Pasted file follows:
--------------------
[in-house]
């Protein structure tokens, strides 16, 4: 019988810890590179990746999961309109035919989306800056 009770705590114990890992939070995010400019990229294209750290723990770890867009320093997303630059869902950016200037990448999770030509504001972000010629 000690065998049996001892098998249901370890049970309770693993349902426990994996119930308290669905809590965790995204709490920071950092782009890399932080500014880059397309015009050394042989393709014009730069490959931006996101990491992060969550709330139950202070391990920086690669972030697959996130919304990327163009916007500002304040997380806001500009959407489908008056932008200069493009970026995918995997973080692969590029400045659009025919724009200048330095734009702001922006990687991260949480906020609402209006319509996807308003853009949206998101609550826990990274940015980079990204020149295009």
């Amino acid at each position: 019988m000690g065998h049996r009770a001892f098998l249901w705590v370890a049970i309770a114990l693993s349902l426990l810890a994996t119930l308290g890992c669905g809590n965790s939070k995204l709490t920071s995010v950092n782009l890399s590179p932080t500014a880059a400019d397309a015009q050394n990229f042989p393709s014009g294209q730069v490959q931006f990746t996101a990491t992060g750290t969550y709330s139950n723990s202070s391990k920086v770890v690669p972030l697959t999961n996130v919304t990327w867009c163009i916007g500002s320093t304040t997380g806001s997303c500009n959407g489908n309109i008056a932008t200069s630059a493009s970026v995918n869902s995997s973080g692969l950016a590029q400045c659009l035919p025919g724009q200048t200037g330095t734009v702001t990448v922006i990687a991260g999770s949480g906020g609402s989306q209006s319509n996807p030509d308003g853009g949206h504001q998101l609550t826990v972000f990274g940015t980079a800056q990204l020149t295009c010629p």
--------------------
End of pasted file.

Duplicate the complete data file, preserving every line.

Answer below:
[in-house]
């Protein structure tokens, strides 16, 4: 019988810890590179990746999961309109035919989306800056 009770705590114990890992939070995010400019990229294209750290723990770890867009320093997303630059869902950016200037990448999770030509504001972000010629 000690065998049996001892098998249901370890049970309770693993349902426990994996119930308290669905809590965790995204709490920071950092782009890399932080500014880059397309015009050394042989393709014009730069490959931006996101990491992060969550709330139950202070391990920086690669972030697959996130919304990327163009916007500002304040997380806001500009959407489908008056932008200069493009970026995918995997973080692969590029400045659009025919724009200048330095734009702001922006990687991260949480906020609402209006319509996807308003853009949206998101609550826990990274940015980079990204020149295009």
């Amino acid at each position: 019988m000690g065998h049996r009770a001892f098998l249901w705590v370890a049970i309770a114990l693993s349902l426990l810890a994996t119930l308290g890992c669905g809590n965790s939070k995204l709490t920071s995010v950092n782009l890399s590179p932080t500014a880059a400019d397309a015009q050394n990229f042989p393709s014009g294209q730069v490959q931006f990746t996101a990491t992060g750290t969550y709330s139950n723990s202070s391990k920086v770890v690669p972030l697959t999961n996130v919304t990327w867009c163009i916007g500002s320093t304040t997380g806001s997303c500009n959407g489908n309109i008056a932008t200069s630059a493009s970026v995918n869902s995997s973080g692969l950016a590029q400045c659009l035919p025919g724009q200048t200037g330095t734009v702001t990448v922006i990687a991260g999770s949480g906020g609402s989306q209006s319509n996807p030509d308003g853009g949206h504001q998101l609550t826990v972000f990274g940015t980079a800056q990204l020149t295009c010629p």